You can tell, I suppose, how besotted I am, the ridiculous older mother of an only darling. I didn’t expect this child, in any sense. Though my body made her, out of blood and fat and milk and hopes, she is entirely her own self, and those oohs and ahhs are for her, not me. I like that we don’t look much alike. It reminds me that she arrived complete, and I’m just watching her unfurl, and beckoning witnesses to confirm what I can hardly believe. Look at this gorgeous, competent baby. Look, look.

At night I do what once made me good at my work: suck down information about my new research subject, and stack up all the contradicting experts. I’m not looking for advice. Though some things about being a single mother are hard, figuring out how to look after her is easy. These books and podcasts are something else: an orientation. This is what might be going on behind those brown eyes this week. This is what she might be discovering, feeling, thinking. All are clues to my biggest question: Who are you?

That, and of course the baby books give me little hits of smugness that take the edge off, say, figuring out childcare and mortgage payments. For fun, I read out lists of milestones to our neighbor, Keith, who visits her every evening. “Check,” he says. “Check. Ha. Check.” He is even more smug than me that she’s so advanced. We make fun of unknown loser babies who can’t even roll over, for god’s sake. Tara smiles on his lap, judgment-free.

This is the part I can do, these early months, which must surely be the loveliest. It’s all pared down: Breast milk to feed her. Plain water to wipe her bum. My arms to shelter her in bed. A knuckle for sore gums. A song, a walk, a storybook, a swing in the park. We need so little.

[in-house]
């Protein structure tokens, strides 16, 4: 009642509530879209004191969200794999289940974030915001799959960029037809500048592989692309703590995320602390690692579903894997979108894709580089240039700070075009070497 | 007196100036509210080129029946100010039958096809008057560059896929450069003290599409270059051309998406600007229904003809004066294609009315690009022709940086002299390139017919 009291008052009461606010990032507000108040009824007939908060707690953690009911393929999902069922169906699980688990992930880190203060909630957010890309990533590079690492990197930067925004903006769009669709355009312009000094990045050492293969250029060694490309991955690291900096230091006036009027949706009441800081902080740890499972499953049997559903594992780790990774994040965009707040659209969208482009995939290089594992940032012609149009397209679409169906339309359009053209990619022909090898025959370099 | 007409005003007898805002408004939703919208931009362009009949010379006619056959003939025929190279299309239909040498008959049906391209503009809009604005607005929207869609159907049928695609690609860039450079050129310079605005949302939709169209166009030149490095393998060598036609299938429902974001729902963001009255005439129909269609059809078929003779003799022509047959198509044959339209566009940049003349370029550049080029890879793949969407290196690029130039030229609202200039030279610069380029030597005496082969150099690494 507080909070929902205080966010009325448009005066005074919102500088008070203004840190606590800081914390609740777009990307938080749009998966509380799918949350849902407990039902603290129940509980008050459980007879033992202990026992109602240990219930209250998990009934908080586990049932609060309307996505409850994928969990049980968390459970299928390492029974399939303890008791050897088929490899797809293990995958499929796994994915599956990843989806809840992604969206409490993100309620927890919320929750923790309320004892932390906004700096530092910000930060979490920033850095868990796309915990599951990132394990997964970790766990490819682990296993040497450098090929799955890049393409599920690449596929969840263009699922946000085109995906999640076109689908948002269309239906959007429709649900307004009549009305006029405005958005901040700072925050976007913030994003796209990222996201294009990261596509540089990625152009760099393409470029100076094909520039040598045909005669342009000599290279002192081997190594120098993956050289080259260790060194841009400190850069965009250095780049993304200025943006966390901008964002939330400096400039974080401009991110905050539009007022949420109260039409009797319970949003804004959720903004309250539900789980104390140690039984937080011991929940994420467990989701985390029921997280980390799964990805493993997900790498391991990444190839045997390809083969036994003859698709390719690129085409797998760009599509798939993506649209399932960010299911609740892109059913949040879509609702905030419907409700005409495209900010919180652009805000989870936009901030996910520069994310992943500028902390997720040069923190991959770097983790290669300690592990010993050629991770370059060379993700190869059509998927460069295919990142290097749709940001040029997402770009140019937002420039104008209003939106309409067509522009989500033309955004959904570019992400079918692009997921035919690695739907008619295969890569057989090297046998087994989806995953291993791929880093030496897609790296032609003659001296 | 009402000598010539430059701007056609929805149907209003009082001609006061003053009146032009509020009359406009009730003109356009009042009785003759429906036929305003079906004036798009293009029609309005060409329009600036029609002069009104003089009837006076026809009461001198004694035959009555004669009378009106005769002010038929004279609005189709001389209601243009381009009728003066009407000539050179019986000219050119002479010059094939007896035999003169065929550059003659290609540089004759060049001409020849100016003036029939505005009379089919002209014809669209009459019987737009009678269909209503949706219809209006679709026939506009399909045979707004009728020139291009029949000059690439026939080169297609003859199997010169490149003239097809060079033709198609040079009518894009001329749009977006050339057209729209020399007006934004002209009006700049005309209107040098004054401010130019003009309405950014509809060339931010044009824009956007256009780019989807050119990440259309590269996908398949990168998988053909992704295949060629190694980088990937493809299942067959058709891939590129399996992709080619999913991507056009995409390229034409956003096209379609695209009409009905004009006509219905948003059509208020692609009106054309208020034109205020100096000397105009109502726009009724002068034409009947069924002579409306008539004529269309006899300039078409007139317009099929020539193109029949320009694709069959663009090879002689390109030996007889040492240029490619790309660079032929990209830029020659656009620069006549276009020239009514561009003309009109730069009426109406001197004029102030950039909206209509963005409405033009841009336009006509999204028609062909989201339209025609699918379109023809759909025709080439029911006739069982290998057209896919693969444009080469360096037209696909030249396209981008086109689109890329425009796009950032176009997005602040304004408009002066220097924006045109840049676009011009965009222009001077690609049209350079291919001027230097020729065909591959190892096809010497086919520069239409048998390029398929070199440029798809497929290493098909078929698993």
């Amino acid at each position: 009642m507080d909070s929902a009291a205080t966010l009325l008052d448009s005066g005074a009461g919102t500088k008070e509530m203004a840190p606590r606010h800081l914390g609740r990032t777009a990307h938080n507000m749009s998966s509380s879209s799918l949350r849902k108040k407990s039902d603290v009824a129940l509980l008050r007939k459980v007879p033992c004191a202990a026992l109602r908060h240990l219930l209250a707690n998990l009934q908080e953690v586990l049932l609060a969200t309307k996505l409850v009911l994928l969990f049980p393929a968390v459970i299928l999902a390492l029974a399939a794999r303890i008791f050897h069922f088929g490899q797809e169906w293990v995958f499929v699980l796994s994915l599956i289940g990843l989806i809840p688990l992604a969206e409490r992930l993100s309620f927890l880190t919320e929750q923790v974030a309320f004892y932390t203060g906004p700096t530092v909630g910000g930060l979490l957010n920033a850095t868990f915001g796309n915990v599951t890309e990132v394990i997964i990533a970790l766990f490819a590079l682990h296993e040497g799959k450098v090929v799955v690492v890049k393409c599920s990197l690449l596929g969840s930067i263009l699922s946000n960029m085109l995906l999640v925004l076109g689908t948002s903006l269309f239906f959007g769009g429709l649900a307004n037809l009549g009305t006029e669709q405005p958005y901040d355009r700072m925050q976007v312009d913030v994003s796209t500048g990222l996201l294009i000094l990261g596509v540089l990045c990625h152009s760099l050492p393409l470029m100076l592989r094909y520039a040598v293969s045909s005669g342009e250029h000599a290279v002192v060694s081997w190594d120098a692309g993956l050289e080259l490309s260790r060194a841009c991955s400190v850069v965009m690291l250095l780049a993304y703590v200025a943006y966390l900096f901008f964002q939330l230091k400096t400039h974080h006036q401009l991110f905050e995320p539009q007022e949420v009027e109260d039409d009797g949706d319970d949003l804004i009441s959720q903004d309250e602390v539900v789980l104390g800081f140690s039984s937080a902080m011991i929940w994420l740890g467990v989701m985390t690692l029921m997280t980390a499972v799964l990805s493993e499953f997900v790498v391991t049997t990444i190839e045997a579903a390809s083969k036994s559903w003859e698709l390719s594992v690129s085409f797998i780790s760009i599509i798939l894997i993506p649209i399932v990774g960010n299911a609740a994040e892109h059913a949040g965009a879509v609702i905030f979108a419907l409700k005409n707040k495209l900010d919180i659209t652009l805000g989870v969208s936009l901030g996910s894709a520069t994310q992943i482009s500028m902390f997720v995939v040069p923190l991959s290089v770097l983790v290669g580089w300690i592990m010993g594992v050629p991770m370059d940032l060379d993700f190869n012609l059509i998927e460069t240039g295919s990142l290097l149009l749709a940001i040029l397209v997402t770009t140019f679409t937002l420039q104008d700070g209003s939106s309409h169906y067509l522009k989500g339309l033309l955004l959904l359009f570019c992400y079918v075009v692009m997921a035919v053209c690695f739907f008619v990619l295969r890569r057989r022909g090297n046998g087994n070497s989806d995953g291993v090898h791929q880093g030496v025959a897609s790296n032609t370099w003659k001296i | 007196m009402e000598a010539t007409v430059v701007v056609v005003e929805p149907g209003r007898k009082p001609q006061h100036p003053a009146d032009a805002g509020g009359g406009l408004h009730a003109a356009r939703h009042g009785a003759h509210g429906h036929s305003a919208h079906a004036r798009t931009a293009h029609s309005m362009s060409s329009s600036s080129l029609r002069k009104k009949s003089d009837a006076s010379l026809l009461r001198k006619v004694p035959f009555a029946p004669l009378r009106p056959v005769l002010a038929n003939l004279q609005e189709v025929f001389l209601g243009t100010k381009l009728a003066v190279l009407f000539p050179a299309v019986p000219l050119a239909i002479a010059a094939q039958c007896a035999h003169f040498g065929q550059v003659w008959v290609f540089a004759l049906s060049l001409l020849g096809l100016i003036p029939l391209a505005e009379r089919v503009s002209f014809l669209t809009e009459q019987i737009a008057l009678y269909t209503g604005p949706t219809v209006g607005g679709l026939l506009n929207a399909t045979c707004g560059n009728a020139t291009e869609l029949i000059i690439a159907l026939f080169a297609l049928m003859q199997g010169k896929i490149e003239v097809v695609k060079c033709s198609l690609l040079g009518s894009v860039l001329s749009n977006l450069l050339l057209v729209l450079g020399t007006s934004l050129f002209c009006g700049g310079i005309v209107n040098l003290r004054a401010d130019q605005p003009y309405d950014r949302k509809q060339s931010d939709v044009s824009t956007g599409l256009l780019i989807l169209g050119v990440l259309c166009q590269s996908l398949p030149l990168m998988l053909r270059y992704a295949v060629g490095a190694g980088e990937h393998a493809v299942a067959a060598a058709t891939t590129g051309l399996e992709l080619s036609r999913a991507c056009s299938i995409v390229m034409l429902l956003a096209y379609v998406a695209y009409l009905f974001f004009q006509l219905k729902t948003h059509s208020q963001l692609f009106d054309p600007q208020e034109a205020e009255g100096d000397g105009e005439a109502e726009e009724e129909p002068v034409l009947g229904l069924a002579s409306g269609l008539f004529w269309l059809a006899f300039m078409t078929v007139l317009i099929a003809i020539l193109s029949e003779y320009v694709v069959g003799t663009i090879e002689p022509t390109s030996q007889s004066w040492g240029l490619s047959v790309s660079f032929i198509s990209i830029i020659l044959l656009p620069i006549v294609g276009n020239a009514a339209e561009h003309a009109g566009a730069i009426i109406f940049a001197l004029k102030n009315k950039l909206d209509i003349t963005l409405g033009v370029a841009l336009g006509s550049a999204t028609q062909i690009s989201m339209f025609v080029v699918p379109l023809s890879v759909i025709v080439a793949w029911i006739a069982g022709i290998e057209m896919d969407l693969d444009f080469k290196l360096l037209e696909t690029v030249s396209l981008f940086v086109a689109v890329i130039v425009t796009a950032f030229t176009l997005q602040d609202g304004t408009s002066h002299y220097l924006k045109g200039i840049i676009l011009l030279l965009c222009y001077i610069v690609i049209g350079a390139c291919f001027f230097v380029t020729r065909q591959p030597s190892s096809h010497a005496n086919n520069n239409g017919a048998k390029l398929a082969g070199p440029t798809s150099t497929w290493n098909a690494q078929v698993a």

It’s the next stage that daunts me, as I leave this trance of babymotherhood to go back into the big world and look for work. I miss having colleagues and business challenges, and I have more to bring them now: my mind is sharper and my heart is bigger and more patient than before.  It felt like an exciting luxury to get a few hours of babysitting while I looked for short-term projects this past week.  But then the prospect of fifty-hour weeks, traveling for work, and hour-long snarls each way on the Bay Bridge makes me fear for her and for me. This year, I bet on rearing her as a single mother, on moving to California, on buying a home in our hysterical Bay Area housing market while I still could. Now I have to make those bets pay off for both of us.